|It was my last afternoon in Mali, as I started psychic re-entry process into my normal existence, that I remembered that in real life, hey, I'm a geek. So I dropped by the offices of GeekCorps Mali, which as it turned out was just around the corner from where I was staying at Rebecca and Fode's house in the Quartier Hippodrome. And project director Matt Berg took time to show me around their labs and talk to me about their work.|
GeekCorps Mali (GCM) is a USAID-funded project whose mission is to provide appropriate technology, technology transfer, and technical assistance in Mali. Matt showed me some of their innovations in the "appropriate technology" arena and they knocked my socks off. Like Bottlenet - a Wifi antenna built out of low-cost, locally available components and assembled in one of Mali's ubiquitous 1.5 liter mineral water bottles.
When we visited some villages in the Malian countryside I was surprised that children always asked us for our empy water bottles, till I saw them in use at local wells, where girls were refilling them from the pump. In the village of Amani in Dogon Country some Fulani women sold us a few liters of fresh cow's milk in a couple of these water bottles. (wow - was that good - and really helped to settle my stomache, which was somewhat agitated after days of pouring hot Malian pepper sauce on everything I ate.) Then I saw them being used with their bottoms cut off as funnels and as spigots on wells. But using them as a wave guide takes it to an entirely new level.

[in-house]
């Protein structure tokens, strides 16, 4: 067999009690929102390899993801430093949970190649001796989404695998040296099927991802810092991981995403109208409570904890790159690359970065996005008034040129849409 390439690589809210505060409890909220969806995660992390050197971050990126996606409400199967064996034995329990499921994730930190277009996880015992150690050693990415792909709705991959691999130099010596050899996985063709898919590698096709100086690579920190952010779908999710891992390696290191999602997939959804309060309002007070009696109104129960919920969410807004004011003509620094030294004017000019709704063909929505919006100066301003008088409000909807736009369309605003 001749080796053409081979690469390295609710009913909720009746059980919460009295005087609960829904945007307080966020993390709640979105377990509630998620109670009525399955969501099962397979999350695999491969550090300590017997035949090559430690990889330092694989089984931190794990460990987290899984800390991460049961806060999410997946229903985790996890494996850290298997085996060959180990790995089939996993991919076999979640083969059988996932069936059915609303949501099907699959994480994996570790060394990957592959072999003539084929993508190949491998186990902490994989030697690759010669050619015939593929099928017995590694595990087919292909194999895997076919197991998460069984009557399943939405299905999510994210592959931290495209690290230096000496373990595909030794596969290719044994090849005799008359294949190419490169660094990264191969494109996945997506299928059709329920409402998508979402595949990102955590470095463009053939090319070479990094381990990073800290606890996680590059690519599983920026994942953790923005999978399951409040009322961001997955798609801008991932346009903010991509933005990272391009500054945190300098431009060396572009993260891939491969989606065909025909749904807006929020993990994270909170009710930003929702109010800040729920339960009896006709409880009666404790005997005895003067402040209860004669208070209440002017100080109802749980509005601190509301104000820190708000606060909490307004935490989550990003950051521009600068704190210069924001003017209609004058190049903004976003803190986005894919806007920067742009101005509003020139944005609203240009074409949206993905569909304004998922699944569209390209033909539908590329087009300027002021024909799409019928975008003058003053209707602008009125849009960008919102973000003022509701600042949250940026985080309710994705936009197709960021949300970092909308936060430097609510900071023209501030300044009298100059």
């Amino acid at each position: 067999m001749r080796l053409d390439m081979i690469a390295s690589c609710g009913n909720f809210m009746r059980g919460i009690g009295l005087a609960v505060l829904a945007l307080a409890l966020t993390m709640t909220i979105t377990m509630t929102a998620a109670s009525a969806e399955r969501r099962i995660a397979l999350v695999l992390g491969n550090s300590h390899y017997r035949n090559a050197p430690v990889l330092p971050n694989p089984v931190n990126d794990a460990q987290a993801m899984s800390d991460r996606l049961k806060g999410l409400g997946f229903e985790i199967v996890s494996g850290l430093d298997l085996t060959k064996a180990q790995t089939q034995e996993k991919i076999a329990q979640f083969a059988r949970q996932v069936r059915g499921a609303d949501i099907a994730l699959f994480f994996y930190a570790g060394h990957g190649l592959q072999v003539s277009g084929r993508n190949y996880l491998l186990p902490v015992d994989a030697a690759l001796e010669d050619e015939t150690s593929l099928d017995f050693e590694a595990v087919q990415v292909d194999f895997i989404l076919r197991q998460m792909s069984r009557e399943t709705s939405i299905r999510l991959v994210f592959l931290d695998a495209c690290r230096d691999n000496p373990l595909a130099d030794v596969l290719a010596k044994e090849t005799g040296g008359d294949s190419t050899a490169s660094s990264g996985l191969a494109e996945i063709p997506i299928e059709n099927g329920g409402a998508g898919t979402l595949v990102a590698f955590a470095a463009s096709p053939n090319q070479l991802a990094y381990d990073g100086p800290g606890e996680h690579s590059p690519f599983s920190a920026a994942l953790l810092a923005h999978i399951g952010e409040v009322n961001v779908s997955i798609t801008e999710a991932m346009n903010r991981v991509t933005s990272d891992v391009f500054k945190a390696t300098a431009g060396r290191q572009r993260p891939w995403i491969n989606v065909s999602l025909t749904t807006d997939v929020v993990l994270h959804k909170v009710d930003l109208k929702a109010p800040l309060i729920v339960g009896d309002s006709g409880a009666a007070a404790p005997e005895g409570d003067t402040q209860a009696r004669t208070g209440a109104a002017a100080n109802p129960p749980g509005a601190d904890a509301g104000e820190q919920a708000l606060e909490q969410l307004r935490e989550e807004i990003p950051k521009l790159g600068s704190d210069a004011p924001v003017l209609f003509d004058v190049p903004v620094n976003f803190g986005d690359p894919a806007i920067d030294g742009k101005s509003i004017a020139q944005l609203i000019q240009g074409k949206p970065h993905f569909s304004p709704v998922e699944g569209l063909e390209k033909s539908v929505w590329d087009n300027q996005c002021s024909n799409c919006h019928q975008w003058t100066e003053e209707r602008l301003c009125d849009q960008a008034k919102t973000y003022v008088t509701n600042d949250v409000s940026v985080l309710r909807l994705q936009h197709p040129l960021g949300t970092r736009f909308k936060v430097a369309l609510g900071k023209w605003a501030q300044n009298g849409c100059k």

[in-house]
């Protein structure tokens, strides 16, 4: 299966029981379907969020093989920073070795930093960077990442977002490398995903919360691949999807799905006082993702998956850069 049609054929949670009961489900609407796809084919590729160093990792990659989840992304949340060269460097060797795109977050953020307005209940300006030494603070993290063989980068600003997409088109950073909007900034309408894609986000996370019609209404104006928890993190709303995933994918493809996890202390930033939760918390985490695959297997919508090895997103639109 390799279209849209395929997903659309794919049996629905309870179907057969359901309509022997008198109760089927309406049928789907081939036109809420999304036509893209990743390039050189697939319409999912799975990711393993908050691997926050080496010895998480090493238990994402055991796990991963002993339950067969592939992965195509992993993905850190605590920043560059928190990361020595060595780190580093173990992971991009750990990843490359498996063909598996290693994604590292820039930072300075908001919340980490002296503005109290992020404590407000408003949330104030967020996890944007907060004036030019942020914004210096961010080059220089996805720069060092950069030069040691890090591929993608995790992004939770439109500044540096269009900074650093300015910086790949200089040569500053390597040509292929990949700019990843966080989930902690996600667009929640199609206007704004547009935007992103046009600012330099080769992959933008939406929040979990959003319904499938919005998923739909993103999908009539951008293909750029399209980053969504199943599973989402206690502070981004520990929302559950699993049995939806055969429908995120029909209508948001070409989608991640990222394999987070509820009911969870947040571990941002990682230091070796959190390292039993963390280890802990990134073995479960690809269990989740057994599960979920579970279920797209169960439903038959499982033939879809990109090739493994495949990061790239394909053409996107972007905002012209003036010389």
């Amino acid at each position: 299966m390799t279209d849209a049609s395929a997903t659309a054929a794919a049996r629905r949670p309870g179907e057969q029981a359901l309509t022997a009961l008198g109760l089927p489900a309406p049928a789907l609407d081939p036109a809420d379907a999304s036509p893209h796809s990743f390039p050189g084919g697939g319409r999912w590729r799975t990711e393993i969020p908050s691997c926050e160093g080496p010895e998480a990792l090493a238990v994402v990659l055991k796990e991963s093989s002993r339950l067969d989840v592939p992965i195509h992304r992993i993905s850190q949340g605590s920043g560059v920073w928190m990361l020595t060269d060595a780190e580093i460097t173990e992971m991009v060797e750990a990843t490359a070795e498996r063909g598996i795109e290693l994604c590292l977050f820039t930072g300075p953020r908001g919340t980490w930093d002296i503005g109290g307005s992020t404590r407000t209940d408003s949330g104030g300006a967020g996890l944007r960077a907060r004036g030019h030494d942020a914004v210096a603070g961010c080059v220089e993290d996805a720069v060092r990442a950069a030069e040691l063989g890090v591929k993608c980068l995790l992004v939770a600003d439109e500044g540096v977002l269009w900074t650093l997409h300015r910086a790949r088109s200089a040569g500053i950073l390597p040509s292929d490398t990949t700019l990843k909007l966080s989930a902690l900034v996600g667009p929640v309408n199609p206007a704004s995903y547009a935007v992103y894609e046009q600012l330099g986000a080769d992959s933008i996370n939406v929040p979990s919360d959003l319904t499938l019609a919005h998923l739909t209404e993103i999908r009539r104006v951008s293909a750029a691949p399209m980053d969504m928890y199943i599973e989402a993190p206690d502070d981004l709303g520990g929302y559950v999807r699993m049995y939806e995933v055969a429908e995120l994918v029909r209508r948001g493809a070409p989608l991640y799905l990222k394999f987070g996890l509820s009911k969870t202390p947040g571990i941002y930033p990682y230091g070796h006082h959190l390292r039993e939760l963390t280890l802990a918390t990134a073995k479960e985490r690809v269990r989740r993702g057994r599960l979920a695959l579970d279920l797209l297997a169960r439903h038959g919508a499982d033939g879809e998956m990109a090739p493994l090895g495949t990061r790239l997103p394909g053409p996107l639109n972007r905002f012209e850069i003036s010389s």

Another problem we witnessed first hand in Timbuktu is the near impossibility of keeping the Sahelian dust and sand out of computers. Geekcorps has addressed this by designing the Desert PC, a completely sealed system unit employing a low-power CPU and a heat-sink system that in effect uses a built in "radiator" rather than a fan to cool the device. Largely based on Geekcorps award-winning desgin, Via Technologies, whose components Geekcorps used in their prototype, is now selling the PC1 for use in desert conditions.
Matt also stressed that on all their projects GCM uses Malian volunteers - so that the tech skills employed will be transfered to folks living in the country. The big success story in this area is a young man named Moussa Keita, who has gone on from his volunteer work with GCM to found his own web development company, Zirasun.